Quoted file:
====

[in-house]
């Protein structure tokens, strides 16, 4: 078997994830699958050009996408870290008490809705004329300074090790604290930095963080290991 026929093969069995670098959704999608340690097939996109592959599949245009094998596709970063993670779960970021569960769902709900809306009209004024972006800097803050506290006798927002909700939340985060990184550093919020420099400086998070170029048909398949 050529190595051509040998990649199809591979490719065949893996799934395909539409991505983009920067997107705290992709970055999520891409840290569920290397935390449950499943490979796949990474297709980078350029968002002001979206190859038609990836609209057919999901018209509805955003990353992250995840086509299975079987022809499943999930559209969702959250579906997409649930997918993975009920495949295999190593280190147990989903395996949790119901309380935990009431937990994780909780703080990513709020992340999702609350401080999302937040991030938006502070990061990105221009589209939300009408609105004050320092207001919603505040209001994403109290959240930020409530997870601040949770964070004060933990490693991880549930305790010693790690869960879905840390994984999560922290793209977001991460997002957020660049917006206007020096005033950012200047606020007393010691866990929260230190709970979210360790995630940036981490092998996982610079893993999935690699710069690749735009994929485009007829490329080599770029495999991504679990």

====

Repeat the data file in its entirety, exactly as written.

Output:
[in-house]
């Protein structure tokens, strides 16, 4: 078997994830699958050009996408870290008490809705004329300074090790604290930095963080290991 026929093969069995670098959704999608340690097939996109592959599949245009094998596709970063993670779960970021569960769902709900809306009209004024972006800097803050506290006798927002909700939340985060990184550093919020420099400086998070170029048909398949 050529190595051509040998990649199809591979490719065949893996799934395909539409991505983009920067997107705290992709970055999520891409840290569920290397935390449950499943490979796949990474297709980078350029968002002001979206190859038609990836609209057919999901018209509805955003990353992250995840086509299975079987022809499943999930559209969702959250579906997409649930997918993975009920495949295999190593280190147990989903395996949790119901309380935990009431937990994780909780703080990513709020992340999702609350401080999302937040991030938006502070990061990105221009589209939300009408609105004050320092207001919603505040209001994403109290959240930020409530997870601040949770964070004060933990490693991880549930305790010693790690869960879905840390994984999560922290793209977001991460997002957020660049917006206007020096005033950012200047606020007393010691866990929260230190709970979210360790995630940036981490092998996982610079893993999935690699710069690749735009994929485009007829490329080599770029495999991504679990």